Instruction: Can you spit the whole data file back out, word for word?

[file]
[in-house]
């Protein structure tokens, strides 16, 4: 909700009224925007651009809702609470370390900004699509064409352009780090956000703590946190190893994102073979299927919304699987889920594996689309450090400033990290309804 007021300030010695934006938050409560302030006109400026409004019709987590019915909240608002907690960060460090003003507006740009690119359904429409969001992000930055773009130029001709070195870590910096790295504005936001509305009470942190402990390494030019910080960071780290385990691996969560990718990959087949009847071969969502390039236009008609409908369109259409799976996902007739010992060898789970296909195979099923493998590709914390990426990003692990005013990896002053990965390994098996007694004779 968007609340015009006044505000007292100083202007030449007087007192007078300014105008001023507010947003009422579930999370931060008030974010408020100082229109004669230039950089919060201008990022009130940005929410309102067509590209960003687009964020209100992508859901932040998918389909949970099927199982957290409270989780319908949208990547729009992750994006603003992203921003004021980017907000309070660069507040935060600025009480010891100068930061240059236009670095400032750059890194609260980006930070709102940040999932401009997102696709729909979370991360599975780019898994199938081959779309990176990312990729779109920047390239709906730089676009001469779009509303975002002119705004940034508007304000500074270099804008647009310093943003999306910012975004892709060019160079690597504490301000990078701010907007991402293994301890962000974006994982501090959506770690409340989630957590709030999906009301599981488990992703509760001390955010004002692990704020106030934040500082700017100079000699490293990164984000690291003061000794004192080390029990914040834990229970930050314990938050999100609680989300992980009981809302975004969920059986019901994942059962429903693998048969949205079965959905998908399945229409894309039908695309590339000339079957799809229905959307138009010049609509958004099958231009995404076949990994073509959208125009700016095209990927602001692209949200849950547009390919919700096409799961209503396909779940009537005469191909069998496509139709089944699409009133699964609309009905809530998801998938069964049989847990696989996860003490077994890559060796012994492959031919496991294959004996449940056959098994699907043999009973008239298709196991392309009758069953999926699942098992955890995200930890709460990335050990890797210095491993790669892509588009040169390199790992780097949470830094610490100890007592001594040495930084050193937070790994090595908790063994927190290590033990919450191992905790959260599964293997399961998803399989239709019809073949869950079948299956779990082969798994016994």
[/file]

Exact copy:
[in-house]
């Protein structure tokens, strides 16, 4: 909700009224925007651009809702609470370390900004699509064409352009780090956000703590946190190893994102073979299927919304699987889920594996689309450090400033990290309804 007021300030010695934006938050409560302030006109400026409004019709987590019915909240608002907690960060460090003003507006740009690119359904429409969001992000930055773009130029001709070195870590910096790295504005936001509305009470942190402990390494030019910080960071780290385990691996969560990718990959087949009847071969969502390039236009008609409908369109259409799976996902007739010992060898789970296909195979099923493998590709914390990426990003692990005013990896002053990965390994098996007694004779 968007609340015009006044505000007292100083202007030449007087007192007078300014105008001023507010947003009422579930999370931060008030974010408020100082229109004669230039950089919060201008990022009130940005929410309102067509590209960003687009964020209100992508859901932040998918389909949970099927199982957290409270989780319908949208990547729009992750994006603003992203921003004021980017907000309070660069507040935060600025009480010891100068930061240059236009670095400032750059890194609260980006930070709102940040999932401009997102696709729909979370991360599975780019898994199938081959779309990176990312990729779109920047390239709906730089676009001469779009509303975002002119705004940034508007304000500074270099804008647009310093943003999306910012975004892709060019160079690597504490301000990078701010907007991402293994301890962000974006994982501090959506770690409340989630957590709030999906009301599981488990992703509760001390955010004002692990704020106030934040500082700017100079000699490293990164984000690291003061000794004192080390029990914040834990229970930050314990938050999100609680989300992980009981809302975004969920059986019901994942059962429903693998048969949205079965959905998908399945229409894309039908695309590339000339079957799809229905959307138009010049609509958004099958231009995404076949990994073509959208125009700016095209990927602001692209949200849950547009390919919700096409799961209503396909779940009537005469191909069998496509139709089944699409009133699964609309009905809530998801998938069964049989847990696989996860003490077994890559060796012994492959031919496991294959004996449940056959098994699907043999009973008239298709196991392309009758069953999926699942098992955890995200930890709460990335050990890797210095491993790669892509588009040169390199790992780097949470830094610490100890007592001594040495930084050193937070790994090595908790063994927190290590033990919450191992905790959260599964293997399961998803399989239709019809073949869950079948299956779990082969798994016994």